Deep in the Cambridgeshire countryside, an idyllic spot hosts the Willow Row round barrow. Built by Sacred Stones, the earth-covered stone chamber is a stunning tribute to the beauty of our prehistoric burial practices …
Scattered across Britain, the original barrows belong to the oldest surviving architectural tradition in England. These atmospheric stone and earth burial mounds were used over thousands of years by our ancestors, guarding the remains of men, women and children and playing host to important ceremonies.
More than 150 long barrows survive to this day – often visited, but no longer playing the same vital role in local communities. Yet with the help of a company called Sacred Stones, that is changing, as the team build the first new barrows in the UK for thousands of years.
Tucked away in secluded rural locations, Sacred Stones’ beautiful contemporary barrows offer modern families the opportunity to take part in an ancient tradition – and make it their own.
“A calm and natural environment to commune, memorialise, educate and celebrate life.”
Founded in 2014, Sacred Stones began when build directors Martin Fildes and Geraint Davies created the first long barrow at the All Cannings site, as a private commission from farmer and Stonehenge steward Tim Daw.
Inspired by the amazing response to the All Cannings long barrow from the public, and by the sheer contrast to their collective “impersonal, brief” experiences of services held by crematoria, Martin launched the business with Toby Angel, Mark Davis and Geraint that year.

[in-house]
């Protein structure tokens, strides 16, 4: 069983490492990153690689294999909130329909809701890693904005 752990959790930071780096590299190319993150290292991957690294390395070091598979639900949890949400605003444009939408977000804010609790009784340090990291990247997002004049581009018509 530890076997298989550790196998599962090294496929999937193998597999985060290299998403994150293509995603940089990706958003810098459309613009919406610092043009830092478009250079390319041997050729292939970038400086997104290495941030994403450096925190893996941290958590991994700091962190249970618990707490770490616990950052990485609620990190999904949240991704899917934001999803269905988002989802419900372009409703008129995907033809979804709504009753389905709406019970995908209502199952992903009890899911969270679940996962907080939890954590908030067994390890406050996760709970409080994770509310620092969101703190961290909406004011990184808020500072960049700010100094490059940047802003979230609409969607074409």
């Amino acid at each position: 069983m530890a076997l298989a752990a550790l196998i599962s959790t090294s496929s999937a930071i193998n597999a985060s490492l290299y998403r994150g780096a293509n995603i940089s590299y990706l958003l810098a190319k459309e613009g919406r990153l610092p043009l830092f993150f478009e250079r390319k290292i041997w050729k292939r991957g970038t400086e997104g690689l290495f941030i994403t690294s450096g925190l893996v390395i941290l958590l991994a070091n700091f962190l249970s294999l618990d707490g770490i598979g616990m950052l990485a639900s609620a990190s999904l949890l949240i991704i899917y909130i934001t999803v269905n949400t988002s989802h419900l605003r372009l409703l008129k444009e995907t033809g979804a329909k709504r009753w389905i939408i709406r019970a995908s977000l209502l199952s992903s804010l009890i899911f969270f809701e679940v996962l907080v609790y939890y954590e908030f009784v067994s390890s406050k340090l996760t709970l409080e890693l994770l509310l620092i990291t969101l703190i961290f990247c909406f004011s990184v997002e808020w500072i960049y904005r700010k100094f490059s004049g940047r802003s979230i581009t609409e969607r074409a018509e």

The second barrow, near St Neots in Cambridgeshire, was completed in 2016. A third location in Shropshire is under construction this year, and a fourth is expected to be announced very soon.
“We wanted simply to provide the community with an alternative, secular, space,” says Toby, who is managing director at Sacred Stones.
Rather than the usual experience at a crematorium, which is, Toby explains, often characterised by queues and awkward meetings in the car park, the barrow is “not just a space that acts as a physical repository for ashes, but also one that provides a calm and natural environment to commune, memorialise, educate and ultimately (and this is our goal) celebrate life.
“We’ve created a space with a historic angle, but really it’s an environment that helps express an innate desire in human beings, and that’s the need to be together and to share.”
“Entirely flexible. Without prescription.”
The Sacred Stones barrows are similar in look and feel to their original counterparts. Like the Neolithic barrows, they combine inner chambers for the interment of remains (in this case, ashes) with an outdoor space for ceremonies. The look and feel are both very natural, with each barrow blending in seamlessly with the landscape. Inside the chambers, niches for urns are lit by small votive candles.
Despite the traditional form of the Sacred Stones barrows, the company’s outlook on how the space should be used is very open.